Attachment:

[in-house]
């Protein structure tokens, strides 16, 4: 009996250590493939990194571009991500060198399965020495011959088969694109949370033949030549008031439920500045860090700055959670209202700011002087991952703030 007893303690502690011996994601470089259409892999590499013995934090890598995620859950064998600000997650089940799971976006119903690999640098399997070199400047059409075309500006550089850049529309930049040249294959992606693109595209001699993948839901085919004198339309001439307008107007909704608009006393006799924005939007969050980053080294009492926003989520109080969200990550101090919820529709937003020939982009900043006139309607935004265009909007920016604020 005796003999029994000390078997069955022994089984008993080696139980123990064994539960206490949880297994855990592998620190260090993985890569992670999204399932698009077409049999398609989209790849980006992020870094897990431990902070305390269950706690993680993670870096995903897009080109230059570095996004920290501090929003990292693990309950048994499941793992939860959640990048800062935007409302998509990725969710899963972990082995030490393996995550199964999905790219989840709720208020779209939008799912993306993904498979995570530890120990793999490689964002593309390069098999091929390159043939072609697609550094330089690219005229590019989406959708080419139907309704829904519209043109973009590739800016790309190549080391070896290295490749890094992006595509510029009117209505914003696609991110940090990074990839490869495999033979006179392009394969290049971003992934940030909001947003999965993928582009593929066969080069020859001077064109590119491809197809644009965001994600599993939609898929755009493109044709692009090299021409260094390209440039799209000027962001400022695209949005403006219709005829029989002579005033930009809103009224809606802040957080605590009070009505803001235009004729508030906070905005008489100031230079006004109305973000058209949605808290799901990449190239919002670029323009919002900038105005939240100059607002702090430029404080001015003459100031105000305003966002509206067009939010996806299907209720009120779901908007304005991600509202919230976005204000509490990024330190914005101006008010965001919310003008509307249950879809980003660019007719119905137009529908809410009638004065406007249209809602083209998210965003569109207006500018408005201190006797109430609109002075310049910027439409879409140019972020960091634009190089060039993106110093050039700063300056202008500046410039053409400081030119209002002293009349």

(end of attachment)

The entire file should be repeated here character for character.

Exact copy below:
[in-house]
């Protein structure tokens, strides 16, 4: 009996250590493939990194571009991500060198399965020495011959088969694109949370033949030549008031439920500045860090700055959670209202700011002087991952703030 007893303690502690011996994601470089259409892999590499013995934090890598995620859950064998600000997650089940799971976006119903690999640098399997070199400047059409075309500006550089850049529309930049040249294959992606693109595209001699993948839901085919004198339309001439307008107007909704608009006393006799924005939007969050980053080294009492926003989520109080969200990550101090919820529709937003020939982009900043006139309607935004265009909007920016604020 005796003999029994000390078997069955022994089984008993080696139980123990064994539960206490949880297994855990592998620190260090993985890569992670999204399932698009077409049999398609989209790849980006992020870094897990431990902070305390269950706690993680993670870096995903897009080109230059570095996004920290501090929003990292693990309950048994499941793992939860959640990048800062935007409302998509990725969710899963972990082995030490393996995550199964999905790219989840709720208020779209939008799912993306993904498979995570530890120990793999490689964002593309390069098999091929390159043939072609697609550094330089690219005229590019989406959708080419139907309704829904519209043109973009590739800016790309190549080391070896290295490749890094992006595509510029009117209505914003696609991110940090990074990839490869495999033979006179392009394969290049971003992934940030909001947003999965993928582009593929066969080069020859001077064109590119491809197809644009965001994600599993939609898929755009493109044709692009090299021409260094390209440039799209000027962001400022695209949005403006219709005829029989002579005033930009809103009224809606802040957080605590009070009505803001235009004729508030906070905005008489100031230079006004109305973000058209949605808290799901990449190239919002670029323009919002900038105005939240100059607002702090430029404080001015003459100031105000305003966002509206067009939010996806299907209720009120779901908007304005991600509202919230976005204000509490990024330190914005101006008010965001919310003008509307249950879809980003660019007719119905137009529908809410009638004065406007249209809602083209998210965003569109207006500018408005201190006797109430609109002075310049910027439409879409140019972020960091634009190089060039993106110093050039700063300056202008500046410039053409400081030119209002002293009349």